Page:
The proposed rules combine local plans for future development and preservation, plus recent development ordinances and related permitting requirements. The plan is meant to minimize environmental damage to shoreline areas.

The proposal contains distinct rules for creekside and lakeside development. Planners also included measures to control erosion and limit construction along Lake Sammamish.

Once the public comment period ends, Department of Ecology officials could approve the proposed Shoreline Master Program as-is, reject the document or direct city officials to modify specific parts.

State Department of Ecology scrutinizes proposed shoreline rules

May 29, 2012

The state Department of Ecology requested input from citizens as officials evaluate the city-developed plans for land along Issaquah Creek and Lake Sammamish.

The updated Shoreline Master Program is designed to guide construction and development for 12 miles along the creek and the lake. The agency is accepting public comments on the proposed rules until June 29.

The proposed rules combine local plans for future development and preservation, plus recent development ordinances and related permitting requirements. The plan is meant to minimize environmental damage to shoreline areas, reserve appropriate areas for water-oriented uses and protect public access to the shoreline.

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King County plan for creek, lake is under review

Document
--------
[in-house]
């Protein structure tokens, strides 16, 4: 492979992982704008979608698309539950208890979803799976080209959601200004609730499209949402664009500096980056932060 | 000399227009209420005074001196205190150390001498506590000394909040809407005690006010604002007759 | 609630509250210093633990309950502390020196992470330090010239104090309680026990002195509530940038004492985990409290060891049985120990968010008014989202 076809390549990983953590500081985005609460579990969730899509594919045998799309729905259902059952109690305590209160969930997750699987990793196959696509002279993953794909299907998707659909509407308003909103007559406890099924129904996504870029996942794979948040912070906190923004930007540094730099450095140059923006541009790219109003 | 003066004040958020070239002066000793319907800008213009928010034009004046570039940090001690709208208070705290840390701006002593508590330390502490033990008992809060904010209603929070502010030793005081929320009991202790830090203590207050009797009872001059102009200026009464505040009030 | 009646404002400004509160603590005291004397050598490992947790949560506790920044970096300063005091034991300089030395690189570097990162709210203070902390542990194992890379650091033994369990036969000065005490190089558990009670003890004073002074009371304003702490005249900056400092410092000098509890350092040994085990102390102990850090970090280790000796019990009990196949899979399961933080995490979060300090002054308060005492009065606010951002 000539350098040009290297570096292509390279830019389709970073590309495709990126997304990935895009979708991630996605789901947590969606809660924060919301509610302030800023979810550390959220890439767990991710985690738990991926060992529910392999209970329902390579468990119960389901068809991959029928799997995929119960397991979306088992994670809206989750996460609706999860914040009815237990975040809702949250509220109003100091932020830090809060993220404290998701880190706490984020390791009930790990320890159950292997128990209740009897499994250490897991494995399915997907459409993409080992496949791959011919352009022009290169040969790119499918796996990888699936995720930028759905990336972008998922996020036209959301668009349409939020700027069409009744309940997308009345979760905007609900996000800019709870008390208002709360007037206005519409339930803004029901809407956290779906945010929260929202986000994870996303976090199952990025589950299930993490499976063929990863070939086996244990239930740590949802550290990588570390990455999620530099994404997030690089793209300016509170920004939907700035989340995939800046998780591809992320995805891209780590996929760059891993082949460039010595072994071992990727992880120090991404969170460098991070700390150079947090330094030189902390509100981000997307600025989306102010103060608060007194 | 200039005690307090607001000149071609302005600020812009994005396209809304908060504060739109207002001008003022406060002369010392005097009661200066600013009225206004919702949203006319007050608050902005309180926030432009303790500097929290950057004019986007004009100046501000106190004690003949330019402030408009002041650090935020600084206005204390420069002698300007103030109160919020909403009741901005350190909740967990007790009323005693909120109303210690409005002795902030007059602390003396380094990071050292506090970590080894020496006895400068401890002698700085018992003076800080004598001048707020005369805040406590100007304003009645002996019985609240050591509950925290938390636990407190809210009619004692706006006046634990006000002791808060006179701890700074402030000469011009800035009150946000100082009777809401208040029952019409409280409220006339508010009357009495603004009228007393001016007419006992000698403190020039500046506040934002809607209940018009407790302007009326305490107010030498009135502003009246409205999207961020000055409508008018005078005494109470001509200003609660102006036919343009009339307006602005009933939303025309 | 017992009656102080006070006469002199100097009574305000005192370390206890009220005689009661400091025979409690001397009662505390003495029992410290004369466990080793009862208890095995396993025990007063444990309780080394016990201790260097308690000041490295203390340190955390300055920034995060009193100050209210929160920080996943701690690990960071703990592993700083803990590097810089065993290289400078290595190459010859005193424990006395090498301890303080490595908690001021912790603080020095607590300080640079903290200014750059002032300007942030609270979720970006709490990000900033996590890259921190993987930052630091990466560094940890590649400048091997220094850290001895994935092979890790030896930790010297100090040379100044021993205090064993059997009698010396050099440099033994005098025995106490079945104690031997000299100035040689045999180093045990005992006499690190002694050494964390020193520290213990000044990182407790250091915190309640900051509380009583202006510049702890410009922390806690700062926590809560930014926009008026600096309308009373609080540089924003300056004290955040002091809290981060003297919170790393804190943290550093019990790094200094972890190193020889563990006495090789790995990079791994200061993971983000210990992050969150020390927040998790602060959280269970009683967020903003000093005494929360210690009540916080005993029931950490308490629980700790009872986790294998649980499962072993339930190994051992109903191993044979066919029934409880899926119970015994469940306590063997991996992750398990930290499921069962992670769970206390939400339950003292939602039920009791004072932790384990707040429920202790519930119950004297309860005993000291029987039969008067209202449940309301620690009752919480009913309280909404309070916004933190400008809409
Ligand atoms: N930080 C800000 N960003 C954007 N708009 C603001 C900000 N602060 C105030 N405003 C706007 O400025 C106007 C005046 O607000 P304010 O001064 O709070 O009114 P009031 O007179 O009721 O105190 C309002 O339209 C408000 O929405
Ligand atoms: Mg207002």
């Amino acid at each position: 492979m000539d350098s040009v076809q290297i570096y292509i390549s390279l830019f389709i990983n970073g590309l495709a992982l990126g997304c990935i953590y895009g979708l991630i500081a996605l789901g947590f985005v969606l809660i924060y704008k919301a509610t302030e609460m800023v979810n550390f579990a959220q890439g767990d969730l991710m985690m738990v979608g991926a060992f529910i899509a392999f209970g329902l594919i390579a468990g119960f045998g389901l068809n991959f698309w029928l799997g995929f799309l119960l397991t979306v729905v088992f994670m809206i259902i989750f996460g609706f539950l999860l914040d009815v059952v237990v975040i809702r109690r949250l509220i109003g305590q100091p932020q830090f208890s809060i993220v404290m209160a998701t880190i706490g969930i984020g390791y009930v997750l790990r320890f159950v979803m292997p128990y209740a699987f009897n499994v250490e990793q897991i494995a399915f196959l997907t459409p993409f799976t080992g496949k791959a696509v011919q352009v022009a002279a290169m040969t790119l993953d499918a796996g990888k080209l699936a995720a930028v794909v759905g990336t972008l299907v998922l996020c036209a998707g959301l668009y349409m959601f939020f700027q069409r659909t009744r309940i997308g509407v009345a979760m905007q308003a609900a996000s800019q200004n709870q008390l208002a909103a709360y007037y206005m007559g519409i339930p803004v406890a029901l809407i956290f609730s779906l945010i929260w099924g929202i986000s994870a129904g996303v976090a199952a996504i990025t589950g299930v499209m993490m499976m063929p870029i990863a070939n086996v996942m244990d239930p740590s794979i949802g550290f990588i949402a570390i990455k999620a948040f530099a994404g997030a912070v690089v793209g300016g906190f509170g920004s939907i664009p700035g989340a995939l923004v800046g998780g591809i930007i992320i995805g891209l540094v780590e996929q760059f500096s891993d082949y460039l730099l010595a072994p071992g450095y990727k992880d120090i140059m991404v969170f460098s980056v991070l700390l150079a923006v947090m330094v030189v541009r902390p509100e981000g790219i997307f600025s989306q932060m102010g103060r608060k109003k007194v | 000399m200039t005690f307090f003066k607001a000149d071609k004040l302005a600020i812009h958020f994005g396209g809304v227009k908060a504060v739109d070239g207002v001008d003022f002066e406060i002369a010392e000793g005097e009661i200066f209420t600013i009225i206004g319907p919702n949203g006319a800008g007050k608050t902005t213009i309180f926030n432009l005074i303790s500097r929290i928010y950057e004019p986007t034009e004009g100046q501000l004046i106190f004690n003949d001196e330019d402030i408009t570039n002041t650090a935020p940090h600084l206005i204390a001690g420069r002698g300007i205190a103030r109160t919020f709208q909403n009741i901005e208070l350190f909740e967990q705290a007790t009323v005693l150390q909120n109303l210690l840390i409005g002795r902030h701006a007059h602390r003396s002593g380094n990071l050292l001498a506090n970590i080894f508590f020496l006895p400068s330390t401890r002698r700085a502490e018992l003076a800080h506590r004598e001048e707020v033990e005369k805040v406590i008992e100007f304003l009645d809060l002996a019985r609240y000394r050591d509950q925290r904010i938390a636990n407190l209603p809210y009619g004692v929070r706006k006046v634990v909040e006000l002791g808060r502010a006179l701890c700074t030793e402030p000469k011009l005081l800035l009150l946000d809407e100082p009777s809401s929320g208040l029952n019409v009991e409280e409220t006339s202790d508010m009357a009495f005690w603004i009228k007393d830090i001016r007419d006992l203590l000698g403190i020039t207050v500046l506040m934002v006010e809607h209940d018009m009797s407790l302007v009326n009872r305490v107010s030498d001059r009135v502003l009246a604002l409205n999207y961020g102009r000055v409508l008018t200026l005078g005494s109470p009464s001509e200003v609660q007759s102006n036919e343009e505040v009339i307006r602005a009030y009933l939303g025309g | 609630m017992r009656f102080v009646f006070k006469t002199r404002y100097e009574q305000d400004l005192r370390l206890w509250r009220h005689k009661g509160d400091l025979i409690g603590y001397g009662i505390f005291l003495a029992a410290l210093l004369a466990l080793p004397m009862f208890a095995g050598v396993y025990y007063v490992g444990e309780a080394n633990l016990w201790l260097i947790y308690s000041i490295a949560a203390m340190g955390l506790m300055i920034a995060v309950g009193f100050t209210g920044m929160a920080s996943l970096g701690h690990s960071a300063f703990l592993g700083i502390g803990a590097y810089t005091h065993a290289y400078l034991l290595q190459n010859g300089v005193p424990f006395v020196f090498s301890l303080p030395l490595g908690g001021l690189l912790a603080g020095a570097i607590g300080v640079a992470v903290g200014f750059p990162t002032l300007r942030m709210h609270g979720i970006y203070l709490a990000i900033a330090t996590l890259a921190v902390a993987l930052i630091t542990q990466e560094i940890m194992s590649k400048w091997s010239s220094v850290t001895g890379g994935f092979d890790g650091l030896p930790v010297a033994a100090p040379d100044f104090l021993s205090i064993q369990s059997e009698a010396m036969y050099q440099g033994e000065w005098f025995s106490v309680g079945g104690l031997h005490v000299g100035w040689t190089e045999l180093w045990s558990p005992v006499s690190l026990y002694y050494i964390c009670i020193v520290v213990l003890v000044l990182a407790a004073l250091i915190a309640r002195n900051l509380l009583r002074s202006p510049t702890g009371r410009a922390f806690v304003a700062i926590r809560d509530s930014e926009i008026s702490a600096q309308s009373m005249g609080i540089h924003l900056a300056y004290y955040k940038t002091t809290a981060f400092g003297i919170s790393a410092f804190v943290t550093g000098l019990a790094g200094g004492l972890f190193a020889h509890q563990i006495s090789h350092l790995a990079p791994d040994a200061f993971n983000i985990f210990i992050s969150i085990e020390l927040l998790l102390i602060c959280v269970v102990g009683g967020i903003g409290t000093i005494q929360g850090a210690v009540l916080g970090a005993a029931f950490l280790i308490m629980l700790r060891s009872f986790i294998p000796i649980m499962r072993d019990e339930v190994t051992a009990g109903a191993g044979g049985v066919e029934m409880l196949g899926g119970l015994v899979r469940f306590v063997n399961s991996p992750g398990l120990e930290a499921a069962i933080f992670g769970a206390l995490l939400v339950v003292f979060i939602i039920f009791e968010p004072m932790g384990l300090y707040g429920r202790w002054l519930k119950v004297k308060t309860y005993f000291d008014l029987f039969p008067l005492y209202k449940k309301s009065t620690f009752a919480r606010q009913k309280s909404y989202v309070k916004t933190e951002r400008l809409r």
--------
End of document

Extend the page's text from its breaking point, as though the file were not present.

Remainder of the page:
March 6, 2012

The state Department of Ecology requested input from residents as officials evaluate the King County-developed plan for shorelines, including Issaquah Creek and Lake Sammamish.

The updated plan is designed to guide construction and development on almost 2,000 miles of marine, stream and lake shorelines countywide. The proposal combines local plans for future development and preservation, plus recent development ordinances and related permitting requirements.

Read more

King County plan for Issaquah Creek, Lake Sammamish is under review

February 20, 2012

NEW — 6 a.m. Feb. 20, 2012

The state Department of Ecology requested input from residents as officials evaluate the King County-developed plan for shorelines, including Issaquah Creek and Lake Sammamish.

The updated plan is designed to guide construction and development on almost 2,000 miles of marine, stream and lake shorelines countywide. The proposal combines local plans for future development and preservation, plus recent development ordinances and related permitting requirements.

The county Shoreline Master Program includes stretches of Issaquah Creek — from the headwaters on Tiger Mountain to the Issaquah city limits — and the mouth of the creek in Lake Sammamish State Park.

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Department of Ecology authority is upheld for shoreline rules